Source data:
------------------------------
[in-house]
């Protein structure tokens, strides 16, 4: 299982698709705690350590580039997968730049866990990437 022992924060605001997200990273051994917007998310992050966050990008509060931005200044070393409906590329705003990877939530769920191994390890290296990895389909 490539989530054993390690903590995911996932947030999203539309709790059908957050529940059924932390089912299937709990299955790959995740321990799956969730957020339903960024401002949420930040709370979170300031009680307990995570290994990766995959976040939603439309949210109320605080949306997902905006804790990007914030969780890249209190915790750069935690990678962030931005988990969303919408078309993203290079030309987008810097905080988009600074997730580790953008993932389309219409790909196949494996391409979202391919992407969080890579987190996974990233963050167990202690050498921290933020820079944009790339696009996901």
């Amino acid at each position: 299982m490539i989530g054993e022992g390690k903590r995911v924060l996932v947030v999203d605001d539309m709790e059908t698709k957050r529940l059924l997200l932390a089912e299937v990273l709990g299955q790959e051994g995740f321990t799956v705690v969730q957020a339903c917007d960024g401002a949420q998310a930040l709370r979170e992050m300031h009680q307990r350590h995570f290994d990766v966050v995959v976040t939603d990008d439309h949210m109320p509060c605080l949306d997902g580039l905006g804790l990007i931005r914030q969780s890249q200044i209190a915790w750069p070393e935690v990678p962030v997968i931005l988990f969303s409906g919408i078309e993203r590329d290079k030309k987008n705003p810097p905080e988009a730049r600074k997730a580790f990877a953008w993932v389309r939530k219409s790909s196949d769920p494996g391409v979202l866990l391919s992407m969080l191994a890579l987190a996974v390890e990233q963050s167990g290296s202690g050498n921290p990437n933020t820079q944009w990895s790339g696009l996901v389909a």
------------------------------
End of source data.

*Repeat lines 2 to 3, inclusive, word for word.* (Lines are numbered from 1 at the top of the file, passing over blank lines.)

């Protein structure tokens, strides 16, 4: 299982698709705690350590580039997968730049866990990437 022992924060605001997200990273051994917007998310992050966050990008509060931005200044070393409906590329705003990877939530769920191994390890290296990895389909 490539989530054993390690903590995911996932947030999203539309709790059908957050529940059924932390089912299937709990299955790959995740321990799956969730957020339903960024401002949420930040709370979170300031009680307990995570290994990766995959976040939603439309949210109320605080949306997902905006804790990007914030969780890249209190915790750069935690990678962030931005988990969303919408078309993203290079030309987008810097905080988009600074997730580790953008993932389309219409790909196949494996391409979202391919992407969080890579987190996974990233963050167990202690050498921290933020820079944009790339696009996901």
């Amino acid at each position: 299982m490539i989530g054993e022992g390690k903590r995911v924060l996932v947030v999203d605001d539309m709790e059908t698709k957050r529940l059924l997200l932390a089912e299937v990273l709990g299955q790959e051994g995740f321990t799956v705690v969730q957020a339903c917007d960024g401002a949420q998310a930040l709370r979170e992050m300031h009680q307990r350590h995570f290994d990766v966050v995959v976040t939603d990008d439309h949210m109320p509060c605080l949306d997902g580039l905006g804790l990007i931005r914030q969780s890249q200044i209190a915790w750069p070393e935690v990678p962030v997968i931005l988990f969303s409906g919408i078309e993203r590329d290079k030309k987008n705003p810097p905080e988009a730049r600074k997730a580790f990877a953008w993932v389309r939530k219409s790909s196949d769920p494996g391409v979202l866990l391919s992407m969080l191994a890579l987190a996974v390890e990233q963050s167990g290296s202690g050498n921290p990437n933020t820079q944009w990895s790339g696009l996901v389909a």